In addition, not only do the toxins in plastic affect the ocean, but they act like sponges, soaking up other toxins from outside sources before entering the ocean. As these chemicals are ingested by fish and other animals in the ocean, and eventually make their way up the food chain, humans ingest the contaminated fish.
However, the exact health effects of plastics on humans is almost impossible to determine because the problem of contamination is globally spread, leaving almost no unexposed subjects.
How Much Plastic Has Been Recycled?
Of the 8.3 billion metric tons of plastic ever produced, 6.3 billion metric tons have become public waste. Of that, only 9% has been recycled. The vast majority – 79% – has accumulated in landfills or as litter.
Obviously, plastics aren’t perfect. However, they have helped raise the standard of living by keeping costs down for many products and have become an important part of our society.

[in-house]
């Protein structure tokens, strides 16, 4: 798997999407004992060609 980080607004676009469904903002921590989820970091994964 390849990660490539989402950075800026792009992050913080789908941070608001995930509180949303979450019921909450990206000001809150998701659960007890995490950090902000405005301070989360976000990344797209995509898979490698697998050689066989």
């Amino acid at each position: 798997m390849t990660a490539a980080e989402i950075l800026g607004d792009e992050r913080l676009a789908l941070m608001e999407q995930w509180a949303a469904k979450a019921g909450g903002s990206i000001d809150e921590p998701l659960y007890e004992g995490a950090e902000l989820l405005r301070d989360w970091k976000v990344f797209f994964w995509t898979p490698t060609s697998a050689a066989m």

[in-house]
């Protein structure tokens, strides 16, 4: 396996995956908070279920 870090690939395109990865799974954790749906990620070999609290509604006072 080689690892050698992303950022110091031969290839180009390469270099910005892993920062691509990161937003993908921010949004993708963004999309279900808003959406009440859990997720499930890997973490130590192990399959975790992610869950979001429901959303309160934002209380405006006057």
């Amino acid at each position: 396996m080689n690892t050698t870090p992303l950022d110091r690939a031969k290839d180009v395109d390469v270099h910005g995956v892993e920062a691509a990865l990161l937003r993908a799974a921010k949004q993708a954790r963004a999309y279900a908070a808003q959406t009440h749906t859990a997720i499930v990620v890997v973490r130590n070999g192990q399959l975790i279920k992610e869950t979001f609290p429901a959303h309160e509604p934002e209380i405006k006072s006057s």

However, as a global community, we need to make sure that all countries have access to recycling techniques and processes that can keep our oceans free of plastic pollution. This is especially the case in developing nations that currently don’t have access to recycling.
Now, many innovators are trying different techniques of plastics, such as those made from plant crops instead of fossil fuels or others that are biodegradable. Even others are looking for ways to create a process that converts plastics back into the fossil fuels there were derived.
These techniques, and those not yet created, may change the future of plastics and the pollution currently impacting the world.
The best way for you to help reduce the plastic pollution in the ocean and in our landfills is to cut back on the amount of plastic you use. This includes not using straws, using a reusable water container instead of bottle water, and most importantly, recycle the plastic you use.
If you’re interested in learning how you can help keep our oceans clean, consider earning a masters in public health, including a MPH program that accepts low GPA, a doctorate in public health, or a graduate degree in environmental science.